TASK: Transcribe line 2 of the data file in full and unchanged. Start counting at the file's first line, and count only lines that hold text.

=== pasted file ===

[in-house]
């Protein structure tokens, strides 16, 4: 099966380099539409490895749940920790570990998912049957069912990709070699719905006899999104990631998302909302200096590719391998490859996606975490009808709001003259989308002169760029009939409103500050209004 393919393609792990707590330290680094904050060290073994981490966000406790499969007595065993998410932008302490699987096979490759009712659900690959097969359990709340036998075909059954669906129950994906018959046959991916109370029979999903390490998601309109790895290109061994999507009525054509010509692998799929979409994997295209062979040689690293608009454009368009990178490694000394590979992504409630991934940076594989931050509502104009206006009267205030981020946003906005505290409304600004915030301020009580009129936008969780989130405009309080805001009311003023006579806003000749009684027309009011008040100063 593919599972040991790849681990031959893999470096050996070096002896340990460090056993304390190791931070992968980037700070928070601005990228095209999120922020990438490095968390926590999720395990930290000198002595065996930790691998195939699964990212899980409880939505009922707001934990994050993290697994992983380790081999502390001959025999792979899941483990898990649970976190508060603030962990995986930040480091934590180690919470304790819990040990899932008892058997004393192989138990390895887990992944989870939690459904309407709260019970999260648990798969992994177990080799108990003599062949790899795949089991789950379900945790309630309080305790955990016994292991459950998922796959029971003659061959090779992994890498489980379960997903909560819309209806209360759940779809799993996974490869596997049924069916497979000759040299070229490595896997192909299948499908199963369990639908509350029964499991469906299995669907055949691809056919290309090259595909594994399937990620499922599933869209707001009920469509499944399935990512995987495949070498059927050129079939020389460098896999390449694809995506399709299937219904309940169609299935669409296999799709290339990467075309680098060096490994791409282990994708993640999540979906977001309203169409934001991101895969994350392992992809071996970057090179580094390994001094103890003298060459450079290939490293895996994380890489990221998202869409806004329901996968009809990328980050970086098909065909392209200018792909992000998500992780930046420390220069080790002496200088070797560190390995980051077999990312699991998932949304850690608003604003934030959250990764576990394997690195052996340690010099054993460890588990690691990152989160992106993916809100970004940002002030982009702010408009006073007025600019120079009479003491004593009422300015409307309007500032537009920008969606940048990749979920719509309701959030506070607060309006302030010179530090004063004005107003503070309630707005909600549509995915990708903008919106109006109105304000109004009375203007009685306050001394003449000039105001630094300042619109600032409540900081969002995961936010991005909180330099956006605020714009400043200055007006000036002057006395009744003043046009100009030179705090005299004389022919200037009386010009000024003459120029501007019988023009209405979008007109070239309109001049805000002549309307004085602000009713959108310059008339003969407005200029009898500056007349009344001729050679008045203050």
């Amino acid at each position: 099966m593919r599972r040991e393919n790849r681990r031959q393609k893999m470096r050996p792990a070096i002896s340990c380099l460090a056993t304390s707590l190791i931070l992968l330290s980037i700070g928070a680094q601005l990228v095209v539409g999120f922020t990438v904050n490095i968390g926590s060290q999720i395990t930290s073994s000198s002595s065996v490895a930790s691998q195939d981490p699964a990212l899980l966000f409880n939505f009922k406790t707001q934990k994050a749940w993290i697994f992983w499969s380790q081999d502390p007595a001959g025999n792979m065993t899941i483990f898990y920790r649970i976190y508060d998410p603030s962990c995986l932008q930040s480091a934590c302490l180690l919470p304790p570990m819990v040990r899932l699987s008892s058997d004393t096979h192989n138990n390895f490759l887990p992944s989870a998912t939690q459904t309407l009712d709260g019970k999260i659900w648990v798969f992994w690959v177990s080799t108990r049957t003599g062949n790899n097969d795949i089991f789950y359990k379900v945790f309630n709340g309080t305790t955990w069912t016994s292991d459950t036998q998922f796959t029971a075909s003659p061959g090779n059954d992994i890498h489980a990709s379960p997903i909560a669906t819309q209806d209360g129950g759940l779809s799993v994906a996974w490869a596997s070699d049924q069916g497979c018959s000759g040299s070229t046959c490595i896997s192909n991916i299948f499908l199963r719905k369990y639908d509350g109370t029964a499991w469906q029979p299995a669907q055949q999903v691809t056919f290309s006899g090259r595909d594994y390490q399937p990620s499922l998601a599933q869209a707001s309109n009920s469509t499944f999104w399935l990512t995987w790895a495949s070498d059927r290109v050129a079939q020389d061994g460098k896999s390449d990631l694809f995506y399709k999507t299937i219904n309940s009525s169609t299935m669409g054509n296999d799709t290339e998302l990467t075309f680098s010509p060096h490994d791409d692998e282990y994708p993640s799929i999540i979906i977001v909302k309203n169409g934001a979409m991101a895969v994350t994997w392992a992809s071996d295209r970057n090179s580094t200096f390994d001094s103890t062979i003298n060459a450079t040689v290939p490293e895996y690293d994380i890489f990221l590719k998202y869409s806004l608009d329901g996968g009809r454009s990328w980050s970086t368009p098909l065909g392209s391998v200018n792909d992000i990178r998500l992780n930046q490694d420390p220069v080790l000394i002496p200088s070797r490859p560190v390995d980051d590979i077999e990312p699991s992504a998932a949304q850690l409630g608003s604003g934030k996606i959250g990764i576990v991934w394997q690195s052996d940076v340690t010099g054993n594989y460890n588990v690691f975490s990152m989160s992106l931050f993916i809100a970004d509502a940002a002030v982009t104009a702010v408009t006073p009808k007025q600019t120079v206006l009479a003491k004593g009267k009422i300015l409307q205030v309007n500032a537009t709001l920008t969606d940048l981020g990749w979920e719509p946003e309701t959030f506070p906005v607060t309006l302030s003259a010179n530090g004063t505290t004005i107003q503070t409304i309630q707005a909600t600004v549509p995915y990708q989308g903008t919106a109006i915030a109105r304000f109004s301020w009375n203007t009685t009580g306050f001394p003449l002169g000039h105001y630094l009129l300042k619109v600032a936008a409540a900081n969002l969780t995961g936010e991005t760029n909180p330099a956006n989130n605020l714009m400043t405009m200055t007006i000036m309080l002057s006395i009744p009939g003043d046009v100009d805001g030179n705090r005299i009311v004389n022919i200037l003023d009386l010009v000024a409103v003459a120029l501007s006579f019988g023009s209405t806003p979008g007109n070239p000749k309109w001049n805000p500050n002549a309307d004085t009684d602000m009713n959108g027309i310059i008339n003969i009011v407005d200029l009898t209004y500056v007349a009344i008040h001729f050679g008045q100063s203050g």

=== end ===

């Protein structure tokens, strides 16, 4: 099966380099539409490895749940920790570990998912049957069912990709070699719905006899999104990631998302909302200096590719391998490859996606975490009808709001003259989308002169760029009939409103500050209004 393919393609792990707590330290680094904050060290073994981490966000406790499969007595065993998410932008302490699987096979490759009712659900690959097969359990709340036998075909059954669906129950994906018959046959991916109370029979999903390490998601309109790895290109061994999507009525054509010509692998799929979409994997295209062979040689690293608009454009368009990178490694000394590979992504409630991934940076594989931050509502104009206006009267205030981020946003906005505290409304600004915030301020009580009129936008969780989130405009309080805001009311003023006579806003000749009684027309009011008040100063 593919599972040991790849681990031959893999470096050996070096002896340990460090056993304390190791931070992968980037700070928070601005990228095209999120922020990438490095968390926590999720395990930290000198002595065996930790691998195939699964990212899980409880939505009922707001934990994050993290697994992983380790081999502390001959025999792979899941483990898990649970976190508060603030962990995986930040480091934590180690919470304790819990040990899932008892058997004393192989138990390895887990992944989870939690459904309407709260019970999260648990798969992994177990080799108990003599062949790899795949089991789950379900945790309630309080305790955990016994292991459950998922796959029971003659061959090779992994890498489980379960997903909560819309209806209360759940779809799993996974490869596997049924069916497979000759040299070229490595896997192909299948499908199963369990639908509350029964499991469906299995669907055949691809056919290309090259595909594994399937990620499922599933869209707001009920469509499944399935990512995987495949070498059927050129079939020389460098896999390449694809995506399709299937219904309940169609299935669409296999799709290339990467075309680098060096490994791409282990994708993640999540979906977001309203169409934001991101895969994350392992992809071996970057090179580094390994001094103890003298060459450079290939490293895996994380890489990221998202869409806004329901996968009809990328980050970086098909065909392209200018792909992000998500992780930046420390220069080790002496200088070797560190390995980051077999990312699991998932949304850690608003604003934030959250990764576990394997690195052996340690010099054993460890588990690691990152989160992106993916809100970004940002002030982009702010408009006073007025600019120079009479003491004593009422300015409307309007500032537009920008969606940048990749979920719509309701959030506070607060309006302030010179530090004063004005107003503070309630707005909600549509995915990708903008919106109006109105304000109004009375203007009685306050001394003449000039105001630094300042619109600032409540900081969002995961936010991005909180330099956006605020714009400043200055007006000036002057006395009744003043046009100009030179705090005299004389022919200037009386010009000024003459120029501007019988023009209405979008007109070239309109001049805000002549309307004085602000009713959108310059008339003969407005200029009898500056007349009344001729050679008045203050």